Medicaid is not a welfare program. Placing work and earnings requirements on enrollees destroys the purpose for its existence. Decades of trying to do just that have demonstrably resulted in millions of Americans unable to afford health care access. There is no science to show that demanding such requirements will succeed in moving the poor from Medicaid to private insurance. Recent history has proven quite the opposite. As more and more employers ditch coverage, especially to part-time workers like those who make too much now for Medicaid, the need to be covered by a government plan has become more acute, not less.

This is not to say that a take-it-or-leave-it approach to Medicaid as we know it now is good public policy either. The program has its flaws and needs serious reconsideration. States that want to seek waivers trying to find better systems of health care delivery — the use of medical homes, telemedicine, nurse practitioners, physician assistants and other allied health professionals where there are shortages of primary care doctors — should (and have been) encouraged. Put those ideas and others in a waiver application and they will get a fair hearing.

No one disagrees that there is a huge need to make Medicaid a better, more effective program. Doing so will bring this country closer to the goal of joining the rest of the economically developed world when it comes to guaranteeing health care for all its citizens. But if your state’s waiver plan is premised on the notion that the poor are the problem and they should be paying more for their care, then you are about 50 years too late to the debate. You’ll need a better plan than that.



Blowing up the system

One of the most interesting aspects of the 2016 Presidential race thus far is that the discussion over the Affordable Care Act — what little discussion there is — has involved, essentially, blowing up the system and starting over.

Democratic candidate Sen. Bernie Sanders has gained significant traction with his call of “Medicare for all” — another way of talking about a single-payer system like the one in Canada (which is actually called “medicare”). The buzz stirred by Sanders and his supporters for a single-payer plan, with the government being the player, can be directly traced to the complicated and not-so-consumer friendly Affordable Care Act. The 2010 law has gone a long way toward getting millions of Americans coverage, but falls short of being all that affordable for too many and is still out of reach — thanks to backwards-thinking states like Georgia — for millions of low income people who should be, but aren’t covered by Medicaid. Why not simplify it? Enact payroll and income taxes to support it and make health insurance available to everyone — young, old, affluent and poor — the way Medicare is available to everyone over the age of 65.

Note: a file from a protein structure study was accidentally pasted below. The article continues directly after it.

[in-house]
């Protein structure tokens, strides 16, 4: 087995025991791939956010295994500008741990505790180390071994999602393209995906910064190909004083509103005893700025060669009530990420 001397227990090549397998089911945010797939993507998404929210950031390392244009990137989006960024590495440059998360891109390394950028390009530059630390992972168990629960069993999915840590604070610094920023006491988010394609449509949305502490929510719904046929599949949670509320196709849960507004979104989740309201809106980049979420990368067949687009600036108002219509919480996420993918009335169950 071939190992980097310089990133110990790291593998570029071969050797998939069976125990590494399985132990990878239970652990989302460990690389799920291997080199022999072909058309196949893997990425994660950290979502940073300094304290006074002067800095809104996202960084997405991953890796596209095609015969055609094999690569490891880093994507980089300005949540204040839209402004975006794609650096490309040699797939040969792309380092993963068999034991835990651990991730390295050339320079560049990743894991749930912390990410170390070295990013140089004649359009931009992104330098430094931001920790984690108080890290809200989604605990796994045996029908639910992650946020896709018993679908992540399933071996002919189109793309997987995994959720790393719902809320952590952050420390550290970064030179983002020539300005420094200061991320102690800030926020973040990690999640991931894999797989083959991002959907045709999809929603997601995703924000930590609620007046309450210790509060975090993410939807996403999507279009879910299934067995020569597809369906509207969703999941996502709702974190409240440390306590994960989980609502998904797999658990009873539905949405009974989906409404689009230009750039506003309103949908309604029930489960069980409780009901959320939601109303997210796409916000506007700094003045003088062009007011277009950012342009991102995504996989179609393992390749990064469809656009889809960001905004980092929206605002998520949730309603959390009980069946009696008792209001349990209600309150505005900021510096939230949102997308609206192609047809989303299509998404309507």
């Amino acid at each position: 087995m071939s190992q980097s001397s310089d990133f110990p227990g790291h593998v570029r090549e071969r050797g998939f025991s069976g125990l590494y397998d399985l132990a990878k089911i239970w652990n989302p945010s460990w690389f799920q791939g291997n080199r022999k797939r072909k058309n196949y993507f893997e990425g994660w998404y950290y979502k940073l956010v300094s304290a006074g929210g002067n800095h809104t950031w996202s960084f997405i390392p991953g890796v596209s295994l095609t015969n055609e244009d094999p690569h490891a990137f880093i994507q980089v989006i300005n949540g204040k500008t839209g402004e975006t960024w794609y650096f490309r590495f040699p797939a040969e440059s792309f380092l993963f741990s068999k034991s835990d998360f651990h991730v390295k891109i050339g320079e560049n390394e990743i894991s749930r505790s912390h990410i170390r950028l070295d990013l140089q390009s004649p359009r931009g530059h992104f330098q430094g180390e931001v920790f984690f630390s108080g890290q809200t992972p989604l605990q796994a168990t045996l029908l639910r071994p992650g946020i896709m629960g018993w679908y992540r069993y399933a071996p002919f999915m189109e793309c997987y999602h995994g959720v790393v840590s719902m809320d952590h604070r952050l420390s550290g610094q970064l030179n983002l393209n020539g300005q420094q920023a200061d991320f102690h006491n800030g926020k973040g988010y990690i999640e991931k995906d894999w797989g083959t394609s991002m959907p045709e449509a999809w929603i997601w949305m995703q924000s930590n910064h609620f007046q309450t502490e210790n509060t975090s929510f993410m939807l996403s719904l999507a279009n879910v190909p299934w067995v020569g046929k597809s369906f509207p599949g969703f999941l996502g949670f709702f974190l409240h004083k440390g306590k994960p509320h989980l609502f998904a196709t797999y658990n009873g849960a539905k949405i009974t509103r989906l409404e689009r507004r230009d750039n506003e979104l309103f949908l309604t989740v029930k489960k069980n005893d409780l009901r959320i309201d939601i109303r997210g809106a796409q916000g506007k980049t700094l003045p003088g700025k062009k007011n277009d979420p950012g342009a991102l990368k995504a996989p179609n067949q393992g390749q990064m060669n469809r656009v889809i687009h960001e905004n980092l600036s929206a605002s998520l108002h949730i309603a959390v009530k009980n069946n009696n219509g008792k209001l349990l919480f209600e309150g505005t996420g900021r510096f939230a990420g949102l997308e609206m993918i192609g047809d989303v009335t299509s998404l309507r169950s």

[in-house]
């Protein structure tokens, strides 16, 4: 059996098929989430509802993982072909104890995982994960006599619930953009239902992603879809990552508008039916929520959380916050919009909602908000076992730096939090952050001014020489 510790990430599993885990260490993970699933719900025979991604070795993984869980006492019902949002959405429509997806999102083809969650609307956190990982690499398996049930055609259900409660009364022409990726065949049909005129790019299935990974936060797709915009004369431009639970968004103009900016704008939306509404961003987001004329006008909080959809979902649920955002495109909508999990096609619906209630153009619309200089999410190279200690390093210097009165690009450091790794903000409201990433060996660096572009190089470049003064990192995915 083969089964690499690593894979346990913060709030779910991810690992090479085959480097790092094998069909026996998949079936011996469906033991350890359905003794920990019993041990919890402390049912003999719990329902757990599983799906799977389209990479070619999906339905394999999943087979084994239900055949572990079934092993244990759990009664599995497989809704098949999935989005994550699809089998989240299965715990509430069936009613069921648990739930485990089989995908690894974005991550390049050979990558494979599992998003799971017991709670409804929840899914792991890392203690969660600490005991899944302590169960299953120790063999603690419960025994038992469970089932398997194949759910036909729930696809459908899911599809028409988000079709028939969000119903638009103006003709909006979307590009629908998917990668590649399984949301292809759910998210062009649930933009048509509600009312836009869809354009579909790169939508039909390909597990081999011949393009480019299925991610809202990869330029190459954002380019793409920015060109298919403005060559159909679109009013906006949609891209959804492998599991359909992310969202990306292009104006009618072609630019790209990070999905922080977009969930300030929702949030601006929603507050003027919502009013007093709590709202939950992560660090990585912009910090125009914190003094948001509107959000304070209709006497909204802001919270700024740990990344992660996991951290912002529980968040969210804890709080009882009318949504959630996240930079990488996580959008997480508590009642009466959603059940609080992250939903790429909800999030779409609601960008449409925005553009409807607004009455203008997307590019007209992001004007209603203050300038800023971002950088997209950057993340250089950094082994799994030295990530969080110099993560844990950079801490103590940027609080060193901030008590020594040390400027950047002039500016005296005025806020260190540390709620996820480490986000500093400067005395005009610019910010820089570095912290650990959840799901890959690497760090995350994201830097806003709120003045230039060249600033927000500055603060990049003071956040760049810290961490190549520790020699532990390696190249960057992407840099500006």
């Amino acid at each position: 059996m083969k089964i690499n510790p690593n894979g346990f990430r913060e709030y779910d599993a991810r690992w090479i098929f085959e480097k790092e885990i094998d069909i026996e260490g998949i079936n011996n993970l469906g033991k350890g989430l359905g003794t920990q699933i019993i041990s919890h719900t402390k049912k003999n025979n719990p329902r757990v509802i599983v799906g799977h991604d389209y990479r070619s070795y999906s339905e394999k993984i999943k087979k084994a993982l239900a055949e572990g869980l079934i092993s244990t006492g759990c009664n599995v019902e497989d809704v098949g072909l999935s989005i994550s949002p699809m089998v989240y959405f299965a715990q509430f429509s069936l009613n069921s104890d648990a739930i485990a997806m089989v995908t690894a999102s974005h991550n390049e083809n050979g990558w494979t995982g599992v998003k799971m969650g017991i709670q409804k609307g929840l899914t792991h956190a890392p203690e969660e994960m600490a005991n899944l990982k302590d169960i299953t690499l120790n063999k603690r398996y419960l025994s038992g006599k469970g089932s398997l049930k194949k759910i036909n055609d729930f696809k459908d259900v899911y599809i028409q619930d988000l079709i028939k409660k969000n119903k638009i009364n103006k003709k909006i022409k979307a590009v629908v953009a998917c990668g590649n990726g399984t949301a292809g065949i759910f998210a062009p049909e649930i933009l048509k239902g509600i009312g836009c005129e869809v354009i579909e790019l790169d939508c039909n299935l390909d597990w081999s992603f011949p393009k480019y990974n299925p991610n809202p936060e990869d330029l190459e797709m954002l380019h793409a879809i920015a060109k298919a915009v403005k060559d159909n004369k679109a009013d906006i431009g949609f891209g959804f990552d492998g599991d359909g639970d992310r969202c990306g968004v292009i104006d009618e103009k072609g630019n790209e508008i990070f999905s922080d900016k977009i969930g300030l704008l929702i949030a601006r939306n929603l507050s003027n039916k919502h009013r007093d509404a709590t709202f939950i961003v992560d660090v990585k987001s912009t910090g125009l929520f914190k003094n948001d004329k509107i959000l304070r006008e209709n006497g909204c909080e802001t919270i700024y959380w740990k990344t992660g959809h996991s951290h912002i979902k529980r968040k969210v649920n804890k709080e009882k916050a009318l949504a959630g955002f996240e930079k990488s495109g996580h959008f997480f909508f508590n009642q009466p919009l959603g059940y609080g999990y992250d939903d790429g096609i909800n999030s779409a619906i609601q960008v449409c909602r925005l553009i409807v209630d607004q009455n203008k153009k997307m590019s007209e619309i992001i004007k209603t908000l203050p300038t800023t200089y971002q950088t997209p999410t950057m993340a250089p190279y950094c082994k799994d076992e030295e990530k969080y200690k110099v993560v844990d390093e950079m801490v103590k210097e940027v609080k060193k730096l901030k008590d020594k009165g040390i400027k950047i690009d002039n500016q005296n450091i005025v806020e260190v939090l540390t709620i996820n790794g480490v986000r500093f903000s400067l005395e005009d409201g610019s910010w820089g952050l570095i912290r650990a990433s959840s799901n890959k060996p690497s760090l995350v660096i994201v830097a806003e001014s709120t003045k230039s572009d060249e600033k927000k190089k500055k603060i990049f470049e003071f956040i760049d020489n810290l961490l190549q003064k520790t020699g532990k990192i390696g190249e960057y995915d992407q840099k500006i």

The discussion on the Republican side has had a less-than-lofty tone, with presumptive nominee Donald Trump promising to repeal Obamacare and replace it with something or another that someone or another will present him when he becomes the greatest president of all time. Trump has also declared that he wouldn’t let people die in the streets, which has been — for more than a century now — the default health care policy of the United States since public hospitals, like Atlanta’s Grady Memorial, serve everyone regardless of ability to pay. (In this way, America doesn’t let our poor die on the streets. They can get sick on the streets, but they die in public hospitals because we don’t have a mechanism to ensure their health to keep them out of the hospital.)

On a more serious note, Republicans in Congress, including Georgia’s Tom Price, have offered boilerplate GOP proposals for repealing Obamacare and making insurance more affordable by instituting high-risk health pools, selling cheap policies across state lines, enacting more limits on malpractice lawsuits and other fixes that have demonstrably failed in the past at controlling costs or getting more Americans coverage. Interestingly, none of the talked-about plans have had a serious airing in the Republican-controlled House or Senate.

Now comes two more Republicans, Rep. Pete Session of California and Sen. Bill Cassidy of Louisiana — states with some of the highest rates of uninsured Americans — to offer another GOP plan. They want to change the tax code so as to provide every American adult with $2,500 to purchase coverage. They would do away with the tax credits provided to American employers for covering their workers on the job and essentially throw open the health insurance market to buy health insurance the way we now buy auto or home insurance.

Not gonna happen.